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The Beginners’ Guide to Stand-Up Paddleboarding

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It looks chic as hell when Olivia Wilde does it, but when it comes to stand-up paddleboarding yourself, you might not be so quick to hop on board. It seems like something only stick-thin people with an impeccable sense of balance can handle.

Not true! Stand-up paddleboarding is one of the most accessible summer workouts (all you need is a board and water!), and can burn up to 500 calories an hour while helping you sculpt all over. According to the latest data from the Outdoor Foundation, there were 1.5 million stand-up paddlers in the U.S. in 2012—and, judging from Instagram, the sport is only expanding. 

“SUP is an excellent form of fitness because it targets every muscle group,” says Gillian Gibree, a top ranked SUPer, Roxy athlete, and founder of Paddle Into Fitness. You use your legs for balancing, arms for paddling, and fire up your core and obliques to stay stable, she explains. Plus, when you're on an unstable surface (like the ocean), you really feel it in your quads and glutes. So after summers on the shore, now is your time—dive in with these tips to SUP success!

Train Your Body on Land
SUPing is a total body workout, but strengthening your core and back muscles before getting in the water will help you to be more secure on the board, since a strong core makes balancing easier. Poses that are great for strengthening the body include plank pose for the abs, side plank to target the obliques, and dolphin pose to target the shoulders, arms, upper back, says Gibree. Gibree compliments her own SUPing with trail running and yoga. (Tired of regular planks? We've got 31 Core Exercises for A Killer Beach Body.) 

Suit Up in Style

Itty-bitty bikinis may look great in your Instagram shots, but beginners should go for more coverage on the board, so they can move more freely and not worry about anything slipping off if they fall in! It’s also a good idea to look for clothing with sun protection in the fabric for extra skin shielding. Versatile activewear makes it easier to go from the water to a beach run to a seaside margarita fast. Mott 50Graced by Grit, and Beach House Sport are three new brands leading the charge in cute, functional watersport apparel (see our favorite picks above). (Find The Best Bikini Bottoms for Your Body Type.)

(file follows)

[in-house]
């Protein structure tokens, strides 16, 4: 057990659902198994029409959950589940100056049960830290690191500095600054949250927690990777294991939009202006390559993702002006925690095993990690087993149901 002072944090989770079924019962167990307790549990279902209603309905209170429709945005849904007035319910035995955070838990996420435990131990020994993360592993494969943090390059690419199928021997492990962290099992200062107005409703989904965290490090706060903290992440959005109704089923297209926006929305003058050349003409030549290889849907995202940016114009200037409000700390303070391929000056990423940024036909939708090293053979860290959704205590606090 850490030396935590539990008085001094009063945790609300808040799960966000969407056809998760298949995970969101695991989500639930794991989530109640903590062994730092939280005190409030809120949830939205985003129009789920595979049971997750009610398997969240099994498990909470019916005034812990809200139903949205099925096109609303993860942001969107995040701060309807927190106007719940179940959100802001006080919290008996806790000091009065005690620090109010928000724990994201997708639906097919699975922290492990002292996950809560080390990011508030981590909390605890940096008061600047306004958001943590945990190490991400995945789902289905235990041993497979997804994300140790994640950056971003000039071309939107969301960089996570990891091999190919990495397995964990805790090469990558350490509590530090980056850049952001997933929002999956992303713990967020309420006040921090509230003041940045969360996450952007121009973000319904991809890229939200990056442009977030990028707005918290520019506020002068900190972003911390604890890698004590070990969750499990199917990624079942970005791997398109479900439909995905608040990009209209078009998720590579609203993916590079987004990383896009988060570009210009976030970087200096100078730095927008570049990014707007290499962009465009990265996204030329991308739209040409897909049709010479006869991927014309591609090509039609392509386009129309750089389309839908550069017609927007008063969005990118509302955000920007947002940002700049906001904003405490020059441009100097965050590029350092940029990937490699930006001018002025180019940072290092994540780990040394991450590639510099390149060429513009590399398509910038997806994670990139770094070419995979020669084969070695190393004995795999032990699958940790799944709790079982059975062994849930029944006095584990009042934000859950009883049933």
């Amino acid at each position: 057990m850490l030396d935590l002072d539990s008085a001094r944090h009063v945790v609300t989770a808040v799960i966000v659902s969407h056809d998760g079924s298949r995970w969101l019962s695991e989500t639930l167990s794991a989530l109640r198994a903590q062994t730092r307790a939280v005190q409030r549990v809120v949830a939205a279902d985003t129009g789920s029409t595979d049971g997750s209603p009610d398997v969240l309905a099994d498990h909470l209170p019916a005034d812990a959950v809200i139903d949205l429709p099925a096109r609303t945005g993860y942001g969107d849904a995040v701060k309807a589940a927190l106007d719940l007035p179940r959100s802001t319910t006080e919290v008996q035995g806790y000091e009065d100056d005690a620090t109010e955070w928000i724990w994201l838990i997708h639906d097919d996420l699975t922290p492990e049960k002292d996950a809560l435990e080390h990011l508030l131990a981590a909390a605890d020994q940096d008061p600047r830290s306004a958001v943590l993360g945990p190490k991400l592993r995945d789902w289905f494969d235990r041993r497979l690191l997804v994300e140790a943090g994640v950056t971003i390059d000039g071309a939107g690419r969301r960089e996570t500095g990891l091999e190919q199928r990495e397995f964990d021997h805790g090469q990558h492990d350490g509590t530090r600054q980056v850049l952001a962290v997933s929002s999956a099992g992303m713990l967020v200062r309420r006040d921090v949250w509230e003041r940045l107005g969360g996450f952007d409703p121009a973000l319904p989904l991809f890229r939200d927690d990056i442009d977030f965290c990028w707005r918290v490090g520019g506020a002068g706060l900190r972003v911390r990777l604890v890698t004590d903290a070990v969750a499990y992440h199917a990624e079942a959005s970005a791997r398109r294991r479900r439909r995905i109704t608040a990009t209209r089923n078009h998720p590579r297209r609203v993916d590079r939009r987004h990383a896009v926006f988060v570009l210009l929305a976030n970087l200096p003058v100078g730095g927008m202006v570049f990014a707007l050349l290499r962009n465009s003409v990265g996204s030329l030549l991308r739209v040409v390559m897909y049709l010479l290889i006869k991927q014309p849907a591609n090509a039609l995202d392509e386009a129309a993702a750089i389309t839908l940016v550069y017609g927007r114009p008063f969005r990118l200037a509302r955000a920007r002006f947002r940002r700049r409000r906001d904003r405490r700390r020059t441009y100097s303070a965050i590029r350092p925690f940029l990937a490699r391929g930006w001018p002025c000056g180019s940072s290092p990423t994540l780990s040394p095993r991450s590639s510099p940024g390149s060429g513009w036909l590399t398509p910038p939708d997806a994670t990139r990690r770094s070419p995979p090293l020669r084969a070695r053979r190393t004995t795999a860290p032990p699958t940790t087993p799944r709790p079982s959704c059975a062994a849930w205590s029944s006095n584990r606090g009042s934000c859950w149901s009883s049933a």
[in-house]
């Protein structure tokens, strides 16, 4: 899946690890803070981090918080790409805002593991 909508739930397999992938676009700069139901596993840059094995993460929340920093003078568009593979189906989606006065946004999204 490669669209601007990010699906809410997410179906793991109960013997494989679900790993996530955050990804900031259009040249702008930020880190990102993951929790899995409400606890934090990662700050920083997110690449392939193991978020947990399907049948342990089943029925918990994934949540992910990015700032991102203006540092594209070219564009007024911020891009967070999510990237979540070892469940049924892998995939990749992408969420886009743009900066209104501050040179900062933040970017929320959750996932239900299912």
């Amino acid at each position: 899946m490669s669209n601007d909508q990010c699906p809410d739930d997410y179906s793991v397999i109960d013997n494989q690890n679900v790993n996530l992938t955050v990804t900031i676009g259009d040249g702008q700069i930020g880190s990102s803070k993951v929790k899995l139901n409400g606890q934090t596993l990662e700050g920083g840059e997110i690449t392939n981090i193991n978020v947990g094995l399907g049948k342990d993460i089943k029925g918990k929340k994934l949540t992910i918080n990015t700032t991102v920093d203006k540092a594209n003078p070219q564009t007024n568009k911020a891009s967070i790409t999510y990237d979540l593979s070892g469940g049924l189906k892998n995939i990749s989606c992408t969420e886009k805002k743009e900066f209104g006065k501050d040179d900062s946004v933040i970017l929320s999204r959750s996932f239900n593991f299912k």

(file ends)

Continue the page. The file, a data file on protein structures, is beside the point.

Find the Right Board
Not all boards are created equal, so whether you’re purchasing your own or just renting one, look for something that fits your body and experience level. “An all-around shape, made for flat water and small surf, between 9’–10’ with volume of 140–150 liters is a great starter board for most female riders,” says Marc Miller, co-founder of ISLE Surf & SUP. If you’ll mostly be in the surf and want more of a challenge, a smaller, narrower board will be less stable (so you’ll work harder), but navigates rough waters more easily. You can also choose between soft boards, which have a hard plastic bottom with a foam core, inflatable boards, and hard epoxy boards. If you’re buying your own board for the first time, inflatable boards, like the best-selling 10' Isle All Around Blue Inflatable, are budget-friendly and pack down to the size of a sleeping bag, says Miller. He recommends that weekend warriors stick to a lightweight plastic or aluminum adjustable paddle.

Practice Perfect Technique
About that paddle… The biggest mistake beginners make is holding their paddle backwards, says Gibree. Master it: Place one hand on the t-top, and the other hand almost halfway down. Make sure your hands aren't too close together and the blade angle is forward. Getting a proper stance on the board is also key to staying upright. Stand in the center of the board, feet parallel and hip-width distance apart. “Remember that when you are paddling, your arms should be an extension of the paddle—meaning that your core should be doing the work to propel you forward, not your biceps,” says Gibree. (Work on your arms on land with these 5 Moves for Toned Triceps.)

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